in Shocktober

The Burning (1981)

“How many movies are there about kids being hacked to pieces at summer camp?” It’s kind of sick when you consider this subject matter is a whole sub-genre of film. Maybe I haven’t seen every summer camp slasher, but I’ve seen enough to know it’s not a strong genre. That being said, The Burning is a nice treat. Like one of those marshmallows that’s all black on the outside but gooey on the inside.

I’m not saying The Burning is a landmark achievement in cinema that we should shower with awards and champagne–though that would be pretty cool, but considering how god awful film’s in this genre tend to be, it’s an accomplishment. If Friday the 13th is the Citizen Kane of summer camp movies than The Burning is I don’t know… Casablanca? Except with more melted flesh.

The Burning is a film with likable people being hacked apart by who else but the best: Tom Savini. I should note this completes my Tom Savini trilogy of slashers this year that started with Maniac and was followed by The Prowler. Like those other two, The Burning is an impressive feat of practical gut-busting makeup effects. Unlike those films, The Burning has cast members that had careers afterwards. I’m talking about HUUUGE STARS like; Fisher Stevens, Jason Alexander, and Holly Hunter–she has one line of dialogue, but she makes it count. Top that off with a score from Rick “I might be a wizard” Wakeman and if you have a slasher where the fun outweighs the faulty.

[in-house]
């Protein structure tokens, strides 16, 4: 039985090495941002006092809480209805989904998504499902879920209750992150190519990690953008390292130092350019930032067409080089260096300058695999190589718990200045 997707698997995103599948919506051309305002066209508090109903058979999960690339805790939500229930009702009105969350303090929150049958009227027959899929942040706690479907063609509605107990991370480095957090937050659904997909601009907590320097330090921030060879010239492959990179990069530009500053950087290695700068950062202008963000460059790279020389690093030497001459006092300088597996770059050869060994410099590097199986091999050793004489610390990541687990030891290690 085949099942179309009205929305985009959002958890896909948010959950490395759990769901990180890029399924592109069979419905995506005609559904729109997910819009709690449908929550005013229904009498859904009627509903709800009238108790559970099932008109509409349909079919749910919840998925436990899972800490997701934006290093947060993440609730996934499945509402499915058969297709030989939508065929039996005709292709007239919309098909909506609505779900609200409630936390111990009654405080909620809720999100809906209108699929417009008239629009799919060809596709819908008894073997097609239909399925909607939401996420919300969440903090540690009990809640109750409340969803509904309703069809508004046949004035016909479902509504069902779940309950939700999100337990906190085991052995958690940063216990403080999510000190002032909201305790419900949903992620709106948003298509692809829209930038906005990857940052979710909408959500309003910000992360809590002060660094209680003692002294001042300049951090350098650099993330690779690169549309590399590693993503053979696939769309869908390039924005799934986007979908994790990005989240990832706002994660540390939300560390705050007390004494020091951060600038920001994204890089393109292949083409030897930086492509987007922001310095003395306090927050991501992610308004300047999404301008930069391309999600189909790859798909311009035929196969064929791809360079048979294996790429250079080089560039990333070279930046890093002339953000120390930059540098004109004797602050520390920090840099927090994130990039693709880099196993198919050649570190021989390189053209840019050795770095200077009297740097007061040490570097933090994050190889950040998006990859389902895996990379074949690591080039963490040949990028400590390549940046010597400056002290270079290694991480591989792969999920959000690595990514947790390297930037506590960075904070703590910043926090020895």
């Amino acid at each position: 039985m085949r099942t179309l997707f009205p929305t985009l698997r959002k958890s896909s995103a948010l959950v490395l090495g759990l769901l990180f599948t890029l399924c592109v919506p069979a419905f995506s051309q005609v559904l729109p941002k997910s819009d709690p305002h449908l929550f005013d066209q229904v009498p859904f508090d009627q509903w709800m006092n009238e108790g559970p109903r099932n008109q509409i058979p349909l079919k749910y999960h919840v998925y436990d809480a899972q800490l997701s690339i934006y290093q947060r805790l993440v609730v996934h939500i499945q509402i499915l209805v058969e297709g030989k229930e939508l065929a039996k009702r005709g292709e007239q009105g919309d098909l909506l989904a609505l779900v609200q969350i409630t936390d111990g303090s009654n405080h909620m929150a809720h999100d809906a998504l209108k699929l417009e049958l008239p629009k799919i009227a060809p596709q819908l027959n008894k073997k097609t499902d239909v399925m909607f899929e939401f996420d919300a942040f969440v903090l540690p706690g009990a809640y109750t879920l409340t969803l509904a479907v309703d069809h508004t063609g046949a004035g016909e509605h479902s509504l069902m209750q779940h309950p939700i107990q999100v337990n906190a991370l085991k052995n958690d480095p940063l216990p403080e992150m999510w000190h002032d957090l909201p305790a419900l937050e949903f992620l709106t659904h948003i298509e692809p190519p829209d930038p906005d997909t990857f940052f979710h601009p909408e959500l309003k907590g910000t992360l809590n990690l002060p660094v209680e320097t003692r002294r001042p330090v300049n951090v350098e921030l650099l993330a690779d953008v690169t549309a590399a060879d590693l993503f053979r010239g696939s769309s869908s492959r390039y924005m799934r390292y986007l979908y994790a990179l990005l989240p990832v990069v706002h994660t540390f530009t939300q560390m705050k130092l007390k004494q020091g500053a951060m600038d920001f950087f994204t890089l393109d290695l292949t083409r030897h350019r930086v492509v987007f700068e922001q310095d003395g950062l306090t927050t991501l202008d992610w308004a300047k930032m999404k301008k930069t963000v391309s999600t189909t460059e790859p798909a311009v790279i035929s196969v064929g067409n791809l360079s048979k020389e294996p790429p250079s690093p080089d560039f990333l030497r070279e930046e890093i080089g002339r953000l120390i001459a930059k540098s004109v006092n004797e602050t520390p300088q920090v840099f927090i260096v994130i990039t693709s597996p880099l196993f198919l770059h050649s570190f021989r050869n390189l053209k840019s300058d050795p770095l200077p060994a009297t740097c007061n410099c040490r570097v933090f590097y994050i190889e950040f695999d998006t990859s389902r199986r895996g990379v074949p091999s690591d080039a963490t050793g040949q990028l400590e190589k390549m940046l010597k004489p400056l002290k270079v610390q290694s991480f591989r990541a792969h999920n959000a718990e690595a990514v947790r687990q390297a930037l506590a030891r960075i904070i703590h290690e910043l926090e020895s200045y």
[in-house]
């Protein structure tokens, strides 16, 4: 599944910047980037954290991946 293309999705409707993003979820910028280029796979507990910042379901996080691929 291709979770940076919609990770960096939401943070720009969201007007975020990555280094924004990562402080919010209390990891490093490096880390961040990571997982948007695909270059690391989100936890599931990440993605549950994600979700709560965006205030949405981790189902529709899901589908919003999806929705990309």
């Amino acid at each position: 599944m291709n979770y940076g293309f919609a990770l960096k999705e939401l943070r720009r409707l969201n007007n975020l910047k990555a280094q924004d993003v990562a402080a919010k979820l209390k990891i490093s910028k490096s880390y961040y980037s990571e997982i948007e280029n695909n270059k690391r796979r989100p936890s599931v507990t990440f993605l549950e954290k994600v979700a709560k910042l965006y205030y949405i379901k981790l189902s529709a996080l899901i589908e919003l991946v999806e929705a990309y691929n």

The Burning begins in the mid-70s when a group of campers pull a prank on the caretaker Cropsy by putting a burning skull inside his cabin. Cropsy wakes up, knocks the skull over, and is burned to near death. That’s a funny prank. Five years later, a deformed Cropsy is released, finds another summer camp called “Camp Stonewater” and decides to wreak his terror there. You figure Cropsy would go after the kids that almost killed him but nah, these other kids are fine. From there on out it’s your typical one-kid-killed-at-a-time slasher but with great gore effects. Of course Cropsy’s weapon of choice is hedge clippers which provide for creative kills.

An interesting side note is this one of the first films produced by Harvey and Bob Weinstein’s Miramax Films. Yes, the same guys that went on to be some of the biggest producers in Hollywood started with a shlocky slasher film. As a matter of fact, Bob Weinstein co-wrote the script. When it comes down it, The Burning isn’t original, though it’s a helluva lot better than most of its camper killing peers. I’d like to say this is the end of the slasher subg-genre for Shocktober but of course not. This is the 80s! Play me out Rick Wakeman!

Jason Alexander and Fisher Stevens in their younger and more vulnerable years.